Description of Ashby de la Zouch Castle
The cluster of ruined buildings dominated by the kitchen tower and great tower forms the core of the residence. The large lawn with prominent earthworks is the remains of a garden. Originally the approach to the castle was through a lost outer court, later the site of Ashby Place, which lay towards the town and parish church to the north.
The great tower was the architectural centrepiece of the castle and even as a ruin remains an eloquent testimony to the power and wealth of Lord Hastings. It is built throughout of cut stone. The windows grow in scale and grandeur on each of the four floors, reflecting the relative importance of the floors within: a basement and kitchen, both vaulted in stone, and two luxuriously appointed apartments above.
The small entrance door at ground level is visually connected by a projecting strip of stone to a panel carved with Lord Hastings’s arms, which appear in many other places on the building. Adjoining the main body of the tower is a turret of seven floors.
Beside the great tower, Lord Hastings also built the kitchen tower, probably as part of a coherent rebuilding plan. Its scale reflects the size of his household.
The operations of the kitchen can be closely reconstructed from the surviving physical evidence. The two lower storeys formed a vast, vaulted cooking space: two hearths remain intact, though awkwardly repaired in the 19th century. The kitchen had its own well, set in a wall niche. A door in the kitchen leads to a 15th-century cellar from which a tunnel, probably part of the Civil War defences, leads to the great tower. Above the kitchen was a spacious room with large windows.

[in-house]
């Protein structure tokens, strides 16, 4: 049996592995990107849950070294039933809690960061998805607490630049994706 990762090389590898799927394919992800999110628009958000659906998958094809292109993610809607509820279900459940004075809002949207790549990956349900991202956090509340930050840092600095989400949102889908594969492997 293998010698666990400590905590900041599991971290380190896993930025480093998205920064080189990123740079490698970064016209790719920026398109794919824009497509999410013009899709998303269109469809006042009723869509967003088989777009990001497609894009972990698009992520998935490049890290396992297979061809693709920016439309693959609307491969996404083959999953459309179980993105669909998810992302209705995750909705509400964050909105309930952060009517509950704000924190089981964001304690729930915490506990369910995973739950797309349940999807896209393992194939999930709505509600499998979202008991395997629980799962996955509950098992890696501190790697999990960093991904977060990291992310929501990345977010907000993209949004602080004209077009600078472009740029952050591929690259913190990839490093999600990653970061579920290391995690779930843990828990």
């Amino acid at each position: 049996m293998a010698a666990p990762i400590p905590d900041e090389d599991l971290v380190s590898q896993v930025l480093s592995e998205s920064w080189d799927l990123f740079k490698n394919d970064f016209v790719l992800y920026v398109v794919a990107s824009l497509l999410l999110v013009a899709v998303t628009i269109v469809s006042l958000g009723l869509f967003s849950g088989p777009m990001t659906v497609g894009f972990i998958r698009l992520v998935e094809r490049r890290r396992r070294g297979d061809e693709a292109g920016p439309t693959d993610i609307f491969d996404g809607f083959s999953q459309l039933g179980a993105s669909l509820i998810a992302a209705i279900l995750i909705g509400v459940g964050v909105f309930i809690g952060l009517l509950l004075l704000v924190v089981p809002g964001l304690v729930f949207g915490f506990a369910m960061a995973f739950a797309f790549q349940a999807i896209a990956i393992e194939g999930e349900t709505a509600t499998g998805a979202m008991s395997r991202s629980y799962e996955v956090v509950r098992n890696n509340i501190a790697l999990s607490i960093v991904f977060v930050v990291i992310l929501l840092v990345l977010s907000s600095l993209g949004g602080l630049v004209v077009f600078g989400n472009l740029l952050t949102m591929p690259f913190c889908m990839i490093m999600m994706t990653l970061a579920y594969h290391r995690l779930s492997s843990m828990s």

Services, Hall, Great Chamber and Chapel
Beside the kitchen tower are the ruins of what was formerly a two-storey range, which contained the buttery and pantry at ground level, with a passage running towards the kitchen tower dividing the two.
Adjoining is the roofless shell of the hall, the formal entrance chamber of the castle apartments, where the Hastings household would have dined. Its ruins in their present form reflect the interior arrangements in the 17th century.
At the east end of the hall is a pair of withdrawing apartments, probably a parlour at ground level with a great chamber above. The latter preserves its fine 15th-century fireplace and a huge grid 16th-century window. Further east is the chapel built by Lord Hastings, which has a richly moulded doorway at the west end, and to the south and east of this is a series of buildings erected to create a courtyard in front of the great tower.
In the lawn beyond the great tower there are clear earthwork remains of part of the castle gardens, which probably date from about 1530. The rectangular garden is divided in two by a raised walkway, with the garden on one side subdivided by high banks of earth with interlocking spurs.
At the outer corners of the garden are the remains of two brick towers, which were probably used as banqueting houses. One stretch of the wall which once enclosed the whole area survives beside the kitchen tower.